Now that is what we are called to dispense to our congregations. Not our own opinions, but to reveal these hidden secrets which will never be irrelevant. There are 3 good reasons for that. First, because God always remains the same. The 139th Psalm is a wonderful exposition to establish that for us. God never changes, he never varies in any way, from age to age he remains the same. Second, man never changes. This is one of the most remarkable things that we need to recall today -- that all of our technology has made no difference in the men and women who employ them. They are still the same people they were hundreds of years ago, thousands of years ago. And you can read literature to see that people in the days of ancient Greece three or four hundred years before Christ were struggling with the same basic problems we face today: excessive taxation, the intrusion of government into the affairs of the individual, international warfare and conflict, widespread famines because of poor distribution of goods, racial tensions rising on every hand: same problems. Where is the progress that we want so? You see, man never changes -- that's why the gospel is always relevant. And third, the word of God never changes. Not only God himself but the revelation he gives of himself never changes. That's why a congress such as this is of such great importance.
I had this highlighted for me by a story someone told me about going to see an old friend of his who was a retired music teacher. And when he knocked on the door, he greeted this friend with a rather flippant, modern saying: he said, "Well, what's the good news today?" The old man didn't say a word. He just walked across the room, picked up a rubber hammer, and struck a gong there. And the note A sounded out through the room. The old man said, "That is A. That was A a thousand years ago. It will be A a thousand years from now. The tenor across the hall flats on his high notes. The lady who plays the piano next door strikes disharmonies. And the man who lives downstairs tries to sing in the bathroom and can't carry a tune. But" -- and he hit the gong again -- "that is A, and that is the good news for today."
Now that is what the New Testament is saying. God never changes. We are declaring something that is always up to date, because it is dealing with humanity as it always is -- and we ought to understand that. Second, says the apostle, the nature and purpose, in what I regard as one of the most amazing verses in all the New Testament, is right here. "But we impart a secret and hidden wisdom of God, which God decreed before the ages" -- now listen to this -- "for our glorification." I grew up in the Presbyterian church and on the Westminster Covenant. I was taught very early the aim of man, the reason for man's existence, is to glorify God, and enjoy him forever. The purpose of man is to live for the glory of God. But this passage declares that God lives for the glory of man. Isn't that amazing? "For our glorification." Now eventually of course that is what glorifies God.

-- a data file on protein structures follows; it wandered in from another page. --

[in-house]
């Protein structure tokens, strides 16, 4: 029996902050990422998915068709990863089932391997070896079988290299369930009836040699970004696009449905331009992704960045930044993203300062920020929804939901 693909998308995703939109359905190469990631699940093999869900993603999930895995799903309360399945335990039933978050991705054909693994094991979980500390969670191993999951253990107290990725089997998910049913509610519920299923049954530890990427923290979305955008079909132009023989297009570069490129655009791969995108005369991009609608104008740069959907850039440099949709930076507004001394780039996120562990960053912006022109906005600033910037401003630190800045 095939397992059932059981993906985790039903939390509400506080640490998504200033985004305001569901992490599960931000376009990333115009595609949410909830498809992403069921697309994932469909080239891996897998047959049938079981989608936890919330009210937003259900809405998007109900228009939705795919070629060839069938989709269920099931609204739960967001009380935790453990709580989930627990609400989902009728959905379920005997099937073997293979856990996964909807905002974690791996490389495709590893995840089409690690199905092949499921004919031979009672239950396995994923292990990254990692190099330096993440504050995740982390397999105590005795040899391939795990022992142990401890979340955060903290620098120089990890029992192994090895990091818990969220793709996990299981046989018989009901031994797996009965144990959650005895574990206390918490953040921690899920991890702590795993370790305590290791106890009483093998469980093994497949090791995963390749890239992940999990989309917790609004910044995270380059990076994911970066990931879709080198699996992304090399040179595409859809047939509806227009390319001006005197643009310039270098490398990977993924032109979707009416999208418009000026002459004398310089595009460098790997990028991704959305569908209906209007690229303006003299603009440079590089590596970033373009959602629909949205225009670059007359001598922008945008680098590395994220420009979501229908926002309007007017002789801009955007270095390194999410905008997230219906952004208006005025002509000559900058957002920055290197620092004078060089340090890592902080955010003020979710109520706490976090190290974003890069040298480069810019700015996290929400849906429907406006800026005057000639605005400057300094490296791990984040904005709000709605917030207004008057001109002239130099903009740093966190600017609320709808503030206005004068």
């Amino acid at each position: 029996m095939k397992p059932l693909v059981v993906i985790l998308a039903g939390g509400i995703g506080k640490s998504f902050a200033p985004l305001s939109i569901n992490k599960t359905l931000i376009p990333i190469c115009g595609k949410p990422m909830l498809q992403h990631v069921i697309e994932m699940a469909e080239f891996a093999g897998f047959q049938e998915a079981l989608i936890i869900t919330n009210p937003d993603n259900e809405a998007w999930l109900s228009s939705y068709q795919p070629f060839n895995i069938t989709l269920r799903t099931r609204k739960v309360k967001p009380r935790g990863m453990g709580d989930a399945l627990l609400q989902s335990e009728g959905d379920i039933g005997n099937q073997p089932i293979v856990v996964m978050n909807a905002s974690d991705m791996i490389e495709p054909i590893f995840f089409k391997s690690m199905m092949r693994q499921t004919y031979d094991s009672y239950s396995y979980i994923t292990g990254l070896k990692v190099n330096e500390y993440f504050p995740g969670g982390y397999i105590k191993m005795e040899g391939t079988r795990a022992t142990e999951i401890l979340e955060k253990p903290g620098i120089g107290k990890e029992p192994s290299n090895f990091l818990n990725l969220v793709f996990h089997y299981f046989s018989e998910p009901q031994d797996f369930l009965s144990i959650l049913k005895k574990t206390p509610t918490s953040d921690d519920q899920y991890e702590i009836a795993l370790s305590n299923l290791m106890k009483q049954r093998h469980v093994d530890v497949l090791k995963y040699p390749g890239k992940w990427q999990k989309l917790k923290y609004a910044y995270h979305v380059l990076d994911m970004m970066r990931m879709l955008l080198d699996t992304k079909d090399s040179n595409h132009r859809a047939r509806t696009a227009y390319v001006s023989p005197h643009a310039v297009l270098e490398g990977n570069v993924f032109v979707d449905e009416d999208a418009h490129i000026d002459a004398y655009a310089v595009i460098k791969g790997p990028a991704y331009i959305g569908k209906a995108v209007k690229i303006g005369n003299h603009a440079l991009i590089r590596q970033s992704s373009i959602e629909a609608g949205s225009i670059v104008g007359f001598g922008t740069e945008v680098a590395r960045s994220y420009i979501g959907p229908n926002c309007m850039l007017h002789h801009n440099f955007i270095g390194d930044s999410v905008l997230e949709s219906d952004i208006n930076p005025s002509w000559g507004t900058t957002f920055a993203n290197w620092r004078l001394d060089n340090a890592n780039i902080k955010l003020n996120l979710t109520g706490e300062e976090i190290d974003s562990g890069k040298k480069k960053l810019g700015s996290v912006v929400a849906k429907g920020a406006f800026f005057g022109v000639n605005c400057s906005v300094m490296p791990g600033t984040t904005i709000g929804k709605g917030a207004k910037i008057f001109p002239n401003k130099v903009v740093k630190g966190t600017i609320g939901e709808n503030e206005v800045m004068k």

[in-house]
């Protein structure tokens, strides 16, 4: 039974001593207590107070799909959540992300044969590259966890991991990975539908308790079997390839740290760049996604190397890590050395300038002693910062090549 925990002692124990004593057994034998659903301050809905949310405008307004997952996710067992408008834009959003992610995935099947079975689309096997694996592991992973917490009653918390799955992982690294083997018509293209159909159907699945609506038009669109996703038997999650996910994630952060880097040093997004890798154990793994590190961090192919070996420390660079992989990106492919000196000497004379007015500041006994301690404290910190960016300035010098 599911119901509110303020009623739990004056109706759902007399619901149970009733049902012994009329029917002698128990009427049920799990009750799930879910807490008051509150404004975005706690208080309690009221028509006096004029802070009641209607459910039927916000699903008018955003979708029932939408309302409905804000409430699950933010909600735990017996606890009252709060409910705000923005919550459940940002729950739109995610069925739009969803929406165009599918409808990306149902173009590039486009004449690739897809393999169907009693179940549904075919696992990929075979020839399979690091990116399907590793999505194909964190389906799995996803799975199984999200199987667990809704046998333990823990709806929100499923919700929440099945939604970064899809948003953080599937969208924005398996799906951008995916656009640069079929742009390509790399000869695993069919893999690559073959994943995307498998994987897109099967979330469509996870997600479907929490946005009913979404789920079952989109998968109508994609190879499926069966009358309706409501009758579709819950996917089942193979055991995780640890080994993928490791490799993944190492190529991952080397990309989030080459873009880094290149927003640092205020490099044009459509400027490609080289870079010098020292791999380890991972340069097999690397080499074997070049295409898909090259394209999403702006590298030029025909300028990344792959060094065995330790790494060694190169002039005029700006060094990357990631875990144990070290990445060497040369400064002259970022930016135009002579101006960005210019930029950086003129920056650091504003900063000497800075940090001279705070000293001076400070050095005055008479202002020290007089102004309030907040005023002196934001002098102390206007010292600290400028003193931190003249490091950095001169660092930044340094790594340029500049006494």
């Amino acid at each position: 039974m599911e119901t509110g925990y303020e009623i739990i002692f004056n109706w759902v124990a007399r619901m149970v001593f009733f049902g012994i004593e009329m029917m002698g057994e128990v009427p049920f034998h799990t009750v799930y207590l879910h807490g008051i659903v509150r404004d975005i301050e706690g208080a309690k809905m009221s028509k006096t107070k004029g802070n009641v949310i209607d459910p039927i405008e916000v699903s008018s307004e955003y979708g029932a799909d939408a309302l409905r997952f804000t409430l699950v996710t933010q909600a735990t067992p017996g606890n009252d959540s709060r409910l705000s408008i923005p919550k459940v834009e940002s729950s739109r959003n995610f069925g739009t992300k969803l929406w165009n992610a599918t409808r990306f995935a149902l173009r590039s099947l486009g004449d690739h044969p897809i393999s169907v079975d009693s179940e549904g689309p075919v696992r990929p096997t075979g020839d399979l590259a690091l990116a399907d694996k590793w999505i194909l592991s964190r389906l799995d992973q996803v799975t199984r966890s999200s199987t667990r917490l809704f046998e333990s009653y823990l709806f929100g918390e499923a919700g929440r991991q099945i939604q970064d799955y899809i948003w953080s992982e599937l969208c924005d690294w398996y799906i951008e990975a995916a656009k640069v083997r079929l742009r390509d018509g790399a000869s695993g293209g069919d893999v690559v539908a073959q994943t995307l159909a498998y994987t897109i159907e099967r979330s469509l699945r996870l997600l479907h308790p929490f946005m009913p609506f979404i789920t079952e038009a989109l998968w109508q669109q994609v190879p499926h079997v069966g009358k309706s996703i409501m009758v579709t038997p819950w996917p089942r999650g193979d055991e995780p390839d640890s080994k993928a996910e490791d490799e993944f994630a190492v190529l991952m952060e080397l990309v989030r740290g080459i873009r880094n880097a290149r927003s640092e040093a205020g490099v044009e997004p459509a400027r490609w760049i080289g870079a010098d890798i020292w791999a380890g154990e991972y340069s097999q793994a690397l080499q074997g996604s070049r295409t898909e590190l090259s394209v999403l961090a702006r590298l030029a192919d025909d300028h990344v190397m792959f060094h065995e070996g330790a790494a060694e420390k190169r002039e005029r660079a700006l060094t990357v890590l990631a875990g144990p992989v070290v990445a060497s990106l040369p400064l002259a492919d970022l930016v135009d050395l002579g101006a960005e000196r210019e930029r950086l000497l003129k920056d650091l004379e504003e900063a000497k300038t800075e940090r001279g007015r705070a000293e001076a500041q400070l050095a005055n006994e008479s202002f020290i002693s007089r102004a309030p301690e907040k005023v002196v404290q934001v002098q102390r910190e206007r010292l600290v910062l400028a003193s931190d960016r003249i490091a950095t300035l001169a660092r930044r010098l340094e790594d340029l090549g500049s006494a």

And here we have to think very briefly about what glory is. I've discovered that glory, true glory as the New Testament uses it, is a manifestation outwardly of the inward possibilities of a thing or person. The hidden virtues brought out into openness. We look at the sun and say that it is a glorious body: why? Because it's taking that with which it is made and manifesting it in brilliant light. That makes for glory. And when a person does that, when that which is hidden inside, all his abilities and possibilities become demonstrated in activity, we say he has done something glorious, he has achieved a glory. Now this is what God has in mind. And what this is saying, brothers and sisters, is that the message that we are to declare from our pulpits is designed to complete our humanity, to bring it to wholeness. I love that word -- it's a much better word than the word translated in our New Testament "holiness" -- they come from the same root. Holiness, Wholeness. And what God is after is a whole person: balanced, capable, able to cope with life, well-adjusted, not subject to panic. That is what he is talking about. And the business of preaching is to produce that kind of people in a congregation. And it has the possibility of doing that very thing. Here we have this stressed so strongly.
Now what I am seeking to convey to you is what I regard as the supreme and paramount value of preaching. There is nothing like it. The preacher or teacher has no rivals, either in the scientific laboratory, on the psychiatrist's couch, or in the philosopher's study. That's why Paul goes on to say in an expression of the uniqueness of this, none of the rulers of this age understood this. If they had they would not have crucified the Lord of glory. That is amazing. When he says "the rulers of this age" he means more than just Pilate, and Caesar, the governmental leaders. He means the leaders of thought, the mindbenders, the shapers of public opinion, the philosophers, the teachers of any generation. You won't find this kind of truth, he says, in any secular body of knowledge. And that is a great encouragement to me as a preacher.